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Faithful Witness July 2024

The History of Evangelical Christian Network

The ECN (Evangelical Christian Network) began from a group of faithful friends concerned about global changes undermining the Christian faith. In September 2019, spiritual leaders from across the country gathered in Bloemfontein to reflect and pray… read more

Faithful Witness

Welcome to Faithful Witness, your source for evangelical truth and apologetical wisdom. In a world where the message of Christ is increasingly diluted by liberal and progressive theological trends, Faithful Witness stands firm in its commitment to the unchanging truths of the Bible. Our mission is to equip believers with sound theology, empower them with robust defenses of the faith, and encourage them to stay true to the message of the gospel… read more

A Prophetic Call

We believe that three banners need to be raised. The first calls upon the church to seek the Lord’s face for revival. The second urges the church to be more effective in reaching a lost world for Christ, especially within the context of contemporary cultural challenges. The third banner aims to facilitate encouragement and unity through networking. In times like these, when the foundations are overturned and destroyed, the remnant is called to respond to the urgent question: “What can the righteous do?” (Psalm 11:3 NKJV)… read more

A moment of soft hearts

In September 2023 at our annual conference …
We sensed the depth of need and the urgency to again wait upon the Lord in prayer.
These were moments when God filled hearts with his Spirit, softened hearts in contrition, moulded minds with His corrective Word. A glory-filled moment in time! .. read more

Election Results 2024 South Africa

As the new parliament convenes in South Africa following the May 2024 elections, it is an opportune moment to reflect on the election results and the influence of the Christian vote. This reflection is particularly pertinent for evangelical Christians who are concerned about the principles that should guide their voting decisions and the potential impact of their collective votes… read more

Strife to Space

Chris van Wyk

With David in Psalm 11:3 many churches worldwide ask: “When the foundations are being destroyed, what can the righteous do?”

This is because churches worldwide are experiencing conflict over the enduring authority of the Bible for our lives. There are many who are questioning the abiding authority of the Bible in ethical issues, especially around marriage and sexuality.

Believers are confronted with the questions:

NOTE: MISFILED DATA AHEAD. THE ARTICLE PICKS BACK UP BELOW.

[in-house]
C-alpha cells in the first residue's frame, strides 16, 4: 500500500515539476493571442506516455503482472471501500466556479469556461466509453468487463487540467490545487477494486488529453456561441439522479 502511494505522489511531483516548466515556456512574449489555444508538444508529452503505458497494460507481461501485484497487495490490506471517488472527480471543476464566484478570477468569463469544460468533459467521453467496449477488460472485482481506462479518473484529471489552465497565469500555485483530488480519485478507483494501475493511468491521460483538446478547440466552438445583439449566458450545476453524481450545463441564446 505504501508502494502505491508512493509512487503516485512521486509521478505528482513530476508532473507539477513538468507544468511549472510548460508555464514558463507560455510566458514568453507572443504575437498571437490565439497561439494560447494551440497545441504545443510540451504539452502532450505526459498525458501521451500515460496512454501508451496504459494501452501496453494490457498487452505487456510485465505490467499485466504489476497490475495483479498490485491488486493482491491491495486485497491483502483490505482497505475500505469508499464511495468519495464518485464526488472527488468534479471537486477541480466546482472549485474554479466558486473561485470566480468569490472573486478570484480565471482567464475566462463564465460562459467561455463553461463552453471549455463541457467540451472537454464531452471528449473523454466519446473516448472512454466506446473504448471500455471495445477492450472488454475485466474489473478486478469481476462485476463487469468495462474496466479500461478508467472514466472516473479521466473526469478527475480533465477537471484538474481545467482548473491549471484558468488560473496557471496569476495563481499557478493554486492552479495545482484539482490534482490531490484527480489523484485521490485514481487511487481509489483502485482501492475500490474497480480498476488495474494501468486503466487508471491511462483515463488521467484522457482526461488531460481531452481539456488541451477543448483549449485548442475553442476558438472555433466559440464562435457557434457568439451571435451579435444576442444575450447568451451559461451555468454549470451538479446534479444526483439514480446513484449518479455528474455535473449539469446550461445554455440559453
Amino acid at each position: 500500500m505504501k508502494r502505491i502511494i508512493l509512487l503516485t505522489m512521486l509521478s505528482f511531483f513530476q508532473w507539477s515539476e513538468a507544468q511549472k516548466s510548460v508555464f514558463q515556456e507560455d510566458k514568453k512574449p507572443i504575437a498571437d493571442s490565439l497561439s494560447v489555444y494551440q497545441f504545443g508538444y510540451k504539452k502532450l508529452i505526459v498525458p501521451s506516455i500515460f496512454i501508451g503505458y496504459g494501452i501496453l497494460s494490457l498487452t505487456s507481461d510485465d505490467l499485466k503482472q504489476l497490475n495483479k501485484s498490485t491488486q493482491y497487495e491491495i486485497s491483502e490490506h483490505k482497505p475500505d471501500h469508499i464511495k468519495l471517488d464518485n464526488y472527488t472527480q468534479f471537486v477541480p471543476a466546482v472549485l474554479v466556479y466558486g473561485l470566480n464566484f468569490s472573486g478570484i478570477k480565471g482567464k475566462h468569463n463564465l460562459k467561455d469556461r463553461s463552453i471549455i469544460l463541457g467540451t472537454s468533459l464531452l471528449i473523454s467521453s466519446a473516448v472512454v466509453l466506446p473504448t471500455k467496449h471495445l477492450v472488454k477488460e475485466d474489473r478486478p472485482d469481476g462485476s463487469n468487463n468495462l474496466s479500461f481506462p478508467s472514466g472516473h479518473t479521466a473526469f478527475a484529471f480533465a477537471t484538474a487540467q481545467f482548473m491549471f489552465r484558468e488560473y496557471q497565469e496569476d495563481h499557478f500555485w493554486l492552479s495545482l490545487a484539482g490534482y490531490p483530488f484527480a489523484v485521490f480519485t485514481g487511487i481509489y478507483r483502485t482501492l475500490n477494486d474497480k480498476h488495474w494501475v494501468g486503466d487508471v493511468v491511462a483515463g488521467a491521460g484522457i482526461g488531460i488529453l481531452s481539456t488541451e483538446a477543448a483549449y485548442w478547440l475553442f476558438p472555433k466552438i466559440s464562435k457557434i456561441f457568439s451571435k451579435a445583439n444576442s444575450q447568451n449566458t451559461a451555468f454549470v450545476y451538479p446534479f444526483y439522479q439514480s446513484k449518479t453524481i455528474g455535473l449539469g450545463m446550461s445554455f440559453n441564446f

• Can Jesus’ teaching that marriage is only between one man and one woman still be upheld (cf. Matthew 19:1-12; Genesis 1:27; 2:24)?
  • Can Paul’s teaching that same-sex relationships be rejected still be upheld (Rom 1:24-27; 1 Cor 6:9-11; 1 Tim 1:8-11)?

Upholding the authority of the Bible is being opposed by relativizing biblical truth in these ethical matters. Some say yes, these teachings about marriage and sexuality should be upheld because they are universal and absolute truths, and they remain a vital foundation of the Christian faith, never to be destroyed. Others say, no! This can no longer be sustained, and they change or reject the meaning of the texts and thereby relativize the authority of the Bible for our lives. They view these ethical issues as non-foundational.

Obviously these views directly oppose one another, so that those who accept the authority of the Bible on marriage and sexuality as absolute, are in conflict with those who relativize the Bible message about it.

Looking at the broader picture of Christianity in the world, there are different ways by which this conflict is managed. Some choose a benevolent way of dividing amicably into separate institutions. like Presbyterians, Methodists and Anglicans have done in the US. Others choose to accommodate and make room for the different views, a choice mainly favored by leaders on the relativizing side. Believers who maintain the Bible’s authority as absolute on marriage and sexuality, find such a choice compromising, because it relativizes the absolute content of the Bible. Accommodation invariably turns to intimidation and confrontation.

In the Dutch Reformed Church in South Africa, for example, individuals upholding the authority of the Bible on these matters, are allowed to leave the church, but if a congregation seeks to leave, they are often restrained by the threat of legal action regarding the status and assets of the local church.

The problem goes deeper than merely the accommodation of ethical differences. Inevitably it also involves dogmatic differences, like relativizing what the Bible teaches about the person of God or Christ, the Son. 2

A South African theologian has argued against “overburdening” the historic Jesus with divinity. His church took notice of this deviation from their stated confessions, but chose not to act against him.

Another SA theologian wrote publicly that God in Christ chooses against all violence, so to him this implies that all the texts in the Bible that connect God with violence are relativized by Christ on the cross, and thus all people are now recognized as God’s property and his chosen ones. Likewise large parts of the Bible, both OT and NT, are relativized. Yet Jesus Christ in his prophetic speech states emphatically that sinners will receive eternal punishment in hell, and those who do the will of God, eternal life (Matthew 25:46). The historic Jesus is not only the Savior, but also the Judge.

The question now remains: What are congregations to do, being discouraged by the conflicting ethical debate, and in addition having the core of their confession about God and Christ being relativized? Should we lay complaints to the ecclesiastical bodies that oversee these theologians? Should we have more fruitless debates at synods? More letters of objection?

Or is a new approach needed?